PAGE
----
In this lesson we're going to explore the effect called compression. This effect can be pretty confusing, but in it's basic form it's actually quite simple. All it does is to lower the volume of the loudest notes you play, so that you can turn up your overall volume and have everything you play be equally loud. This adds a cool "squashed" sound to your tone, and it also makes all the details in your playing pop out. In this lesson I'll show you how the most basic compressor pedal works!
10: Compressor Pedal Example
Now that you're familiar with the basic compressor pedal and sound, let's break down and play through an riff that uses it in a rock context. This riff is very funky, and it uses a combination of open strings, triads and ghost notes. The compressor makes all of this "even", so that no part is more pronounced than others. I hope you've gotten a good understanding of how powerful dynamic effects can be in almost any musical context. As you heard in the examples they add much more musically than just the increase and decrease in volume. Tremolo will take you through the ...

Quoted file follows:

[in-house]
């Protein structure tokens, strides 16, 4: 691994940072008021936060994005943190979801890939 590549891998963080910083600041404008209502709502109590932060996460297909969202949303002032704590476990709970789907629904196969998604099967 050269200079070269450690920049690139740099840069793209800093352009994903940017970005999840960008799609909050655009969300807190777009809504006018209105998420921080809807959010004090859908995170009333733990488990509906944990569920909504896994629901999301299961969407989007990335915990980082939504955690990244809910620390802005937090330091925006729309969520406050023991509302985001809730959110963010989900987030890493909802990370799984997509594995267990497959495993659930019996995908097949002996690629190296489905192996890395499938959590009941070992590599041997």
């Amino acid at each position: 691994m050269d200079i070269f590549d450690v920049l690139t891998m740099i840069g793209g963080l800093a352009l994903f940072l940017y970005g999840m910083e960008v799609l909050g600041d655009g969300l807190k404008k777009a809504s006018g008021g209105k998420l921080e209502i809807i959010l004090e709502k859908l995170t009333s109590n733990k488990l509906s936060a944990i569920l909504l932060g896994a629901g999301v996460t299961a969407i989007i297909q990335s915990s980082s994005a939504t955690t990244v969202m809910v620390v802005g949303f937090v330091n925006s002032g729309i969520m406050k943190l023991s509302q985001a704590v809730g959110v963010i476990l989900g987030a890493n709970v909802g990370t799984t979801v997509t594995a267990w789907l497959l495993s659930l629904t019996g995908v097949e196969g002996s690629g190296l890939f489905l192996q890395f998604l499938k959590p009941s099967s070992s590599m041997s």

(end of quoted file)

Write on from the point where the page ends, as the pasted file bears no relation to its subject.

11: The Flanger Pedal
Now let's check out another classic effect called the "flanger". It's very close to the chorus sound, but a bit more extreme. First I'll show you how the different features on our flanger pedal work, and then I'll show you how to use it in a rock context in the next lesson.
12: The Phaser Pedal